By Paul Homewood

It never ceases to amaze me how naive the Guardian is!

They now seem astonished that China’s new 5- Year Plan is going to mean higher emissions:

China has set out an economic blueprint for the next five years that could lead to a strong rise in greenhouse gas emissions if further action is not taken to meet the country’s long-term goals.

The 14th five-year plan, published in Beijing on Friday, gave few details on how the world’s biggest emitter would meet its target of reaching net zero emissions by 2060, set out by President Xi Jinping last year, and of ensuring that carbon dioxide output peaks before 2030.

China will reduce its “emissions intensity” – the amount of CO2 produced per unit of GDP – by 18% over the period 2021 to 2025, but this target is in line with previous trends, and could lead to emissions continuing to increase by 1% a year or more. Non-fossil fuel energy is targeted to make up 20% of China’s energy mix, leaving plenty of room for further expansion of the country’s coal industry.

Swithin Lui, of the Climate Action Tracker and NewClimate Institute, said: “[This is] underwhelming and shows little sign of a concerted switch away from a future coal lock-in. There is little sign of the change needed [to meet net zero].”

Zhang Shuwei, chief economist at Draworld Environment Research Centre, said: “As the first five-year plan after China committed to reach carbon neutrality by 2060, the 14th five-year plan was expected to demonstrate strong climate ambition. However, the draft plan presented does not seem to meet the expectations. The international community expected China’s climate policy to ‘jump’, but in reality it is still crawling.”

Unusually, this five-year plan did not set out GDP targets for the whole five-year period, but allowed for annual targets, with the first for this year a target of 6% growth. The Centre for Research on Energy and Clean Air said that coupled with the emissions intensity target, this could allow the growth rate of China’s emissions to speed up even further, rather than slow down, as is needed.

https://www.theguardian.com/world/2021/mar/05/china-five-year-plan-emissions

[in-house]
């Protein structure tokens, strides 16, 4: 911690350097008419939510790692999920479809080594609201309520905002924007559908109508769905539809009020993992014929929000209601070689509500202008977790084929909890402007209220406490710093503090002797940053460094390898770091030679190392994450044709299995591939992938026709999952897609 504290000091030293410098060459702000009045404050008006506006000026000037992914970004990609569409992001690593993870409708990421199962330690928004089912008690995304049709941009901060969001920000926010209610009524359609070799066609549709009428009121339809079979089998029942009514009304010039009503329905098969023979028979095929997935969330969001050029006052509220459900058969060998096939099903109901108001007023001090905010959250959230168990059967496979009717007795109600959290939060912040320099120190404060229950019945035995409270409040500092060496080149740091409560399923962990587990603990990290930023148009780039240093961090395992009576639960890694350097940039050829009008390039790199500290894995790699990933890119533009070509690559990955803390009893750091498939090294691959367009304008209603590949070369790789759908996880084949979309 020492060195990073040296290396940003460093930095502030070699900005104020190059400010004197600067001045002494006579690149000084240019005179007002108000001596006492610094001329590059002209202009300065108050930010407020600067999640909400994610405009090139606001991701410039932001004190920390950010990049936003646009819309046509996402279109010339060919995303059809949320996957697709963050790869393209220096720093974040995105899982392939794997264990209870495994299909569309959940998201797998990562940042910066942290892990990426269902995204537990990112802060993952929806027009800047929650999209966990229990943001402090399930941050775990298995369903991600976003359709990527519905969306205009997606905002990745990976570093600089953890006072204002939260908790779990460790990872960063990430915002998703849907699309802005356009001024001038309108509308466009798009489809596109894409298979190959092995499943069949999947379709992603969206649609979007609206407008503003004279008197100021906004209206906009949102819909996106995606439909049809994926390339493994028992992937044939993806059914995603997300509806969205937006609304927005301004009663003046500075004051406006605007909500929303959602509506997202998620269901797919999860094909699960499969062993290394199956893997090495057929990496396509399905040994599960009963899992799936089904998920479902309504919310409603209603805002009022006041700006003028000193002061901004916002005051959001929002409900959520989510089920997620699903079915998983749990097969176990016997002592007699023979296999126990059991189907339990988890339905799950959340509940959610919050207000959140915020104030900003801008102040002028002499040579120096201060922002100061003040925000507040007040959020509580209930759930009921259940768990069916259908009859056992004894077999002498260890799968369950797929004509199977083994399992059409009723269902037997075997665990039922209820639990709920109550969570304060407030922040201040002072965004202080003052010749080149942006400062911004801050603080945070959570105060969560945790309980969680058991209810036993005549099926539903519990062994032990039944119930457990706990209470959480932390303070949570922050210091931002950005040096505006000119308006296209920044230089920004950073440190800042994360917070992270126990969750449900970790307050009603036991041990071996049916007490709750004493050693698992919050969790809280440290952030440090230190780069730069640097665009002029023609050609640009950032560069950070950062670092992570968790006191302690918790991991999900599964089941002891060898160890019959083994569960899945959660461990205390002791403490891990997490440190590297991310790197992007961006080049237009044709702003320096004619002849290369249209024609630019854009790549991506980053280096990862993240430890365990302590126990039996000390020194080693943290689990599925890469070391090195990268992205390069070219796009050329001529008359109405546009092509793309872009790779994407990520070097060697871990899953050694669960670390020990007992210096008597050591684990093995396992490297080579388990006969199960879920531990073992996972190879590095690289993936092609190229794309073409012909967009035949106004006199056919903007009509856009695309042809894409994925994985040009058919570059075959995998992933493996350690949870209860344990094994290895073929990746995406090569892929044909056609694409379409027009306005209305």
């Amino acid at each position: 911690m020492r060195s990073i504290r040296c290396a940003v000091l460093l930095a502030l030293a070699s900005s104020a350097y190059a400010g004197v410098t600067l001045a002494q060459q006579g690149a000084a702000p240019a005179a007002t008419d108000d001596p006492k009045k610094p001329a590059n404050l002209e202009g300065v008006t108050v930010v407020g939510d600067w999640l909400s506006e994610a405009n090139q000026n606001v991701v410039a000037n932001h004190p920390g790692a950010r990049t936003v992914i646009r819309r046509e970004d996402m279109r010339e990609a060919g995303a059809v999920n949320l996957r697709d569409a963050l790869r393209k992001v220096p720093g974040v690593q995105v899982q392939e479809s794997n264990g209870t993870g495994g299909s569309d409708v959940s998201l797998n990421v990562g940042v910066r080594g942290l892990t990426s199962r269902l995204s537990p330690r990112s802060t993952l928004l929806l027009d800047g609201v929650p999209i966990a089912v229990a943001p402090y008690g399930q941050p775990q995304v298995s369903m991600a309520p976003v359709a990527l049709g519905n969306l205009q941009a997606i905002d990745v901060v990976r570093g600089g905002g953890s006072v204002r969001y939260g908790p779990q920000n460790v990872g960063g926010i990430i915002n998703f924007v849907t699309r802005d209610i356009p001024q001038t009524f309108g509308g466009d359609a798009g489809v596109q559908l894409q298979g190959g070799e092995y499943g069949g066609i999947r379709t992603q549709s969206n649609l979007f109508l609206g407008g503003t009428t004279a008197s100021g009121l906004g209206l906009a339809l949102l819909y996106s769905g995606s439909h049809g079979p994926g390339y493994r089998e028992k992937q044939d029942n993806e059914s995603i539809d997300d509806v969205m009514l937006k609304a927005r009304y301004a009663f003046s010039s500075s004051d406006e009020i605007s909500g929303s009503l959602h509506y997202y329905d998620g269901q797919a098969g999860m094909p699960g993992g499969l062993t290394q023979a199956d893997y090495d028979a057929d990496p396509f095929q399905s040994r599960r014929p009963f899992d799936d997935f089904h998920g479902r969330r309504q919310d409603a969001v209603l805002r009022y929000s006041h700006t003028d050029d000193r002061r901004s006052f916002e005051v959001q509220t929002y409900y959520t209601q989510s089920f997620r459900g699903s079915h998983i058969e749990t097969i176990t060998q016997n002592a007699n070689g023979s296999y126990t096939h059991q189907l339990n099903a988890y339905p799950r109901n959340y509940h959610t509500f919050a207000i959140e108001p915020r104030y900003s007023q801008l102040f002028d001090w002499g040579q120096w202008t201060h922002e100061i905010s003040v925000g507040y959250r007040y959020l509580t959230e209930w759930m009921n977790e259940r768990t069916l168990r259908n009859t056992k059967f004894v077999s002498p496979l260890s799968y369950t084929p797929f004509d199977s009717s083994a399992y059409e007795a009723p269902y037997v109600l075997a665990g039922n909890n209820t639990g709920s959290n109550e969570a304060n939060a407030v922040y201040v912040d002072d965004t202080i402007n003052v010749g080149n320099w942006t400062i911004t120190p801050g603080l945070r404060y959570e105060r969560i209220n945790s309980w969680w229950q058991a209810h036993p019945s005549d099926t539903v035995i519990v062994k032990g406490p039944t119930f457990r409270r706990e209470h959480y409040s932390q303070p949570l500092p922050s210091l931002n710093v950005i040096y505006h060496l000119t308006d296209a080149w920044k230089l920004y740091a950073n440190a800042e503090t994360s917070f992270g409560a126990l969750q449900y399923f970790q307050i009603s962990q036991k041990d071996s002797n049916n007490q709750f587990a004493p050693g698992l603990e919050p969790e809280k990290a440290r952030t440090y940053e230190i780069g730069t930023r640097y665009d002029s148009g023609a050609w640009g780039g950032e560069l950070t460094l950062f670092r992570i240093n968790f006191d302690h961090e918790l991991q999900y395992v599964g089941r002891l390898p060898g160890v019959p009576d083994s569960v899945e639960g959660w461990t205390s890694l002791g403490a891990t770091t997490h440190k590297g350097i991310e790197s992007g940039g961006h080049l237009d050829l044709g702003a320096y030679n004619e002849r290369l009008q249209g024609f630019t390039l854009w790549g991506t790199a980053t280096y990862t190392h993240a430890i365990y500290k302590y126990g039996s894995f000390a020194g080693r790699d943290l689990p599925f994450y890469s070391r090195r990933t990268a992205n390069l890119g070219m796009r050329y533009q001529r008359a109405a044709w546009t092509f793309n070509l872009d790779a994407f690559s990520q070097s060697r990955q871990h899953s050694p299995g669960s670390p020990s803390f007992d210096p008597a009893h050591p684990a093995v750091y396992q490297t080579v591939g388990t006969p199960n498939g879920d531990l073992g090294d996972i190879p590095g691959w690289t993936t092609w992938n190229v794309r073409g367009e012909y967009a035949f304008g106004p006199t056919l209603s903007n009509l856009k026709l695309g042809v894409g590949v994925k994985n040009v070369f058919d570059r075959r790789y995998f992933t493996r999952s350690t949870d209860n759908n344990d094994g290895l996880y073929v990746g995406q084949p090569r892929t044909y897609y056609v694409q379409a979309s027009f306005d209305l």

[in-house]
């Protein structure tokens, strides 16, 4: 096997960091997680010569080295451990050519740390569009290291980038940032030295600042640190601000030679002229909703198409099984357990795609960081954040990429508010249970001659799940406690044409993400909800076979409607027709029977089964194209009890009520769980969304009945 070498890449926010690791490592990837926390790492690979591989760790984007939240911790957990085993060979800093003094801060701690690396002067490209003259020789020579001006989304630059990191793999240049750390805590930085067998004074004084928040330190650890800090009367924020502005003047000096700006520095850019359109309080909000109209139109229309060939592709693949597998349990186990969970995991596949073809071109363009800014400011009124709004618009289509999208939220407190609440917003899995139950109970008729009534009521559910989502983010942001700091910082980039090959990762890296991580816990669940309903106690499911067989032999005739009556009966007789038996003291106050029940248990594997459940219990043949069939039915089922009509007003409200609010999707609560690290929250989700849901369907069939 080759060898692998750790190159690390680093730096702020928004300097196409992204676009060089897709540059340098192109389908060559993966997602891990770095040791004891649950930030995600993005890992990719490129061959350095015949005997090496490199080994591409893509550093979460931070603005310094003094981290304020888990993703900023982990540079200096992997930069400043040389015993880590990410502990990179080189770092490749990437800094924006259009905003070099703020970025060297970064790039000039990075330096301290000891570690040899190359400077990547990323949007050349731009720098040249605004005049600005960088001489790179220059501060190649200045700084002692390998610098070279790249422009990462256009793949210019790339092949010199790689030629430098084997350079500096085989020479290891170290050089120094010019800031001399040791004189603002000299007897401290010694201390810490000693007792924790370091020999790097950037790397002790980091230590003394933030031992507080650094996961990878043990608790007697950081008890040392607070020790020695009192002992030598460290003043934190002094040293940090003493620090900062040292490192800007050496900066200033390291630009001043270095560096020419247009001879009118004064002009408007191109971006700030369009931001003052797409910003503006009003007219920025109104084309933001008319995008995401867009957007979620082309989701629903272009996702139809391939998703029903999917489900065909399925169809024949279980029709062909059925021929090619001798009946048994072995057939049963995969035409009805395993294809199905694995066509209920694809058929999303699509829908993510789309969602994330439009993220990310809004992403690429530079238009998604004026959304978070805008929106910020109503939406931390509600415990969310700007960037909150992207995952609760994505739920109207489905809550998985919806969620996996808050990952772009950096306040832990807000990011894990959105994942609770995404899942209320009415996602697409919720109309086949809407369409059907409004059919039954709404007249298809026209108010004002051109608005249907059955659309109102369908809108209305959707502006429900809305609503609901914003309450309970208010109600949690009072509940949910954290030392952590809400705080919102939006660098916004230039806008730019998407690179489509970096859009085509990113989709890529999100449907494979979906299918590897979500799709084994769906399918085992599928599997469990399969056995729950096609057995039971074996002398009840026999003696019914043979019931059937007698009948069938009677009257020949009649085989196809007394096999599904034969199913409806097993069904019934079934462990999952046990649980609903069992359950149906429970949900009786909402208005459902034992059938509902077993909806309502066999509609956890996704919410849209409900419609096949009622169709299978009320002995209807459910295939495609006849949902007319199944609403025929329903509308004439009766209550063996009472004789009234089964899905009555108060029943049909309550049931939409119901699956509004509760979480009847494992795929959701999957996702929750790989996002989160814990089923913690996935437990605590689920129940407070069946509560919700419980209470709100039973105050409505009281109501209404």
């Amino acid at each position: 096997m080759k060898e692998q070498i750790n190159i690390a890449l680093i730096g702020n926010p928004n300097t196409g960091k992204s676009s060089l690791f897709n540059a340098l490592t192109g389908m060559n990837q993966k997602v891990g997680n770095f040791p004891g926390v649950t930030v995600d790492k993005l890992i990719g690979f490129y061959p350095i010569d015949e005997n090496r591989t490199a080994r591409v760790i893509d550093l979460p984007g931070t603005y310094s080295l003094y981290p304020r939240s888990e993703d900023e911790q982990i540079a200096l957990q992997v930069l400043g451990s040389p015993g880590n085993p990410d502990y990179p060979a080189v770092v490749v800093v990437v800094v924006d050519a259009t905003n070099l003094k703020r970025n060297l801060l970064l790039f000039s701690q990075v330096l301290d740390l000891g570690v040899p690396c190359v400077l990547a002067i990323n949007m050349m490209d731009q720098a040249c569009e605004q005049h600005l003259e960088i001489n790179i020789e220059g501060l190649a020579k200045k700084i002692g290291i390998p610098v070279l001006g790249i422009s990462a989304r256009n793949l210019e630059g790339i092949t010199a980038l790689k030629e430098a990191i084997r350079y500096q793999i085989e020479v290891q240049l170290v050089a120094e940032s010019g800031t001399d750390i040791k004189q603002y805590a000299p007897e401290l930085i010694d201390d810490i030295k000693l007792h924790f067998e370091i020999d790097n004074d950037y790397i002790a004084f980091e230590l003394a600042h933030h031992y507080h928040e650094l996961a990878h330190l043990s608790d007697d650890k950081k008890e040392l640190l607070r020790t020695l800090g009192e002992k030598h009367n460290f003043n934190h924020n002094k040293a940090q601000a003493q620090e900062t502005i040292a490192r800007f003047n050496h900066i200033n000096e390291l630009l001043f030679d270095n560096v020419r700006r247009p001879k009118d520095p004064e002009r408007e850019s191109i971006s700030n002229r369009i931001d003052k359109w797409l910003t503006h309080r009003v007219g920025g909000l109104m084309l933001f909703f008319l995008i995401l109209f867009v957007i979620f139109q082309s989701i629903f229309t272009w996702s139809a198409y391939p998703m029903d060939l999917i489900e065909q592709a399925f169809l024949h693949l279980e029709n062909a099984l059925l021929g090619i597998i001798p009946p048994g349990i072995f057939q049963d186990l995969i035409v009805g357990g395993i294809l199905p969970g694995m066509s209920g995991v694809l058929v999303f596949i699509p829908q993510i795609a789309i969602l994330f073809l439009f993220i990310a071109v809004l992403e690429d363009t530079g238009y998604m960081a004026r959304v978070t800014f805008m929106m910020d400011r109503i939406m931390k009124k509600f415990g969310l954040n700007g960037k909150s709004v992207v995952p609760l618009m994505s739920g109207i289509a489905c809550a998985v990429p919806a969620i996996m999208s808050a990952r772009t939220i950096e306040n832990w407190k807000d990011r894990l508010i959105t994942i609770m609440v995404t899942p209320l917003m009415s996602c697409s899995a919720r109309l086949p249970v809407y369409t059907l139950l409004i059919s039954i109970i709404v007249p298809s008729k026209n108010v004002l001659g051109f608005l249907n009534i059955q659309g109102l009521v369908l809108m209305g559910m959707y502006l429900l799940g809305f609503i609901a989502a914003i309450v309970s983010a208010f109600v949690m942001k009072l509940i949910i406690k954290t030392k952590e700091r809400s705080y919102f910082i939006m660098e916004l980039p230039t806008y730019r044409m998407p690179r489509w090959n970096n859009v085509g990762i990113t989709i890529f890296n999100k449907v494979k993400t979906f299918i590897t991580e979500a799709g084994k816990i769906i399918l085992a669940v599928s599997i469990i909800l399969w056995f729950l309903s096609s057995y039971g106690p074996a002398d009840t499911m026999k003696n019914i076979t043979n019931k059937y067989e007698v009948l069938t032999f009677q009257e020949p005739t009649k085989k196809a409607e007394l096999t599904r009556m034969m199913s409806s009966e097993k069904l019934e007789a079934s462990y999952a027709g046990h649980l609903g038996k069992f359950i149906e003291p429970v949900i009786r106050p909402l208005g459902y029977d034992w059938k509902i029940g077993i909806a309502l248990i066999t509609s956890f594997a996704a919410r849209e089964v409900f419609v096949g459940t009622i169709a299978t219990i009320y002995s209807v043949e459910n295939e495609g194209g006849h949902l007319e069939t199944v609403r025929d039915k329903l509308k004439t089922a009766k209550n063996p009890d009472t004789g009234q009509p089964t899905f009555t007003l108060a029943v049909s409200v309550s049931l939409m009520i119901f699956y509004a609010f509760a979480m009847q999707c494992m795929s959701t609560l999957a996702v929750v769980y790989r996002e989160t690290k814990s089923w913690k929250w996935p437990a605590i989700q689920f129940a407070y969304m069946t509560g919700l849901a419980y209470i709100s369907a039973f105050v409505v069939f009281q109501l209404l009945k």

The key points are:

  • No cap on energy consumption
  • Carbon intensity to be cut by 18% by 2025
  • Energy intensity to be cut by 13.5%
  • No ban on new coal power stations

(More detail here)

Indeed, according to Reuters, the report states China will continue to promote “the clean and efficient use of coal”.

The GDP target this year is an increase of 6%. No doubt the uncertainty around COVID has made China reluctant to commit to specific GDP targets through to 2025, as would normally be the case.

However, assuming an annual increase of 5% after this year, we would be looking at 5-year growth of 29%.

Working back from this, reducing carbon intensity per GDP by 18% would actually mean a rise in actual emissions of 6%. Similarly, energy consumption would rise by 12%.

Effectively this means that half of the extra energy consumption will come from fossil fuels, and half from low carbon.

Last year, thermal generation in China rose by 2.5%. However, this figure was artificially lowered because of COVID, which reduced power demand. With renewables and nuclear getting priority access to the grid, this lower demand primarily impinged on thermal.

A better guide to what is really happening, however, is the Q4 stats, by when the Chinese economy appears to have been getting back to normal.

This shows that thermal generation rose by 8%, or 99 TWh. Total power output increased by 163 TWh (excl solar, which is not published quarterly), with most of the rest (44 TWh) being hydro.

In other words, thermal is still accounting for two thirds of the increase in generation.

https://chinaenergyportal.org/en/2020-electricity-other-energy-statistics-preliminary/

https://chinaenergyportal.org/en/2019-q3-electricity-and-energy-statistics/

Carbon and energy intensity are in any event meaningless concepts, as maturing economies tend to expand into low energy sectors, such as services. Falling intensity does not mean that energy usage is declining.

As has been pointed out, the 18% target cut for carbon intensity is the same as the last five year plan, during which emissions have rocketed in China.

The reality is that renewable energy cannot supply all of the extra demand for energy, never mind start to replace fossil fuels.

via NOT A LOT OF PEOPLE KNOW THAT

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March 6, 2021 at 10:48AM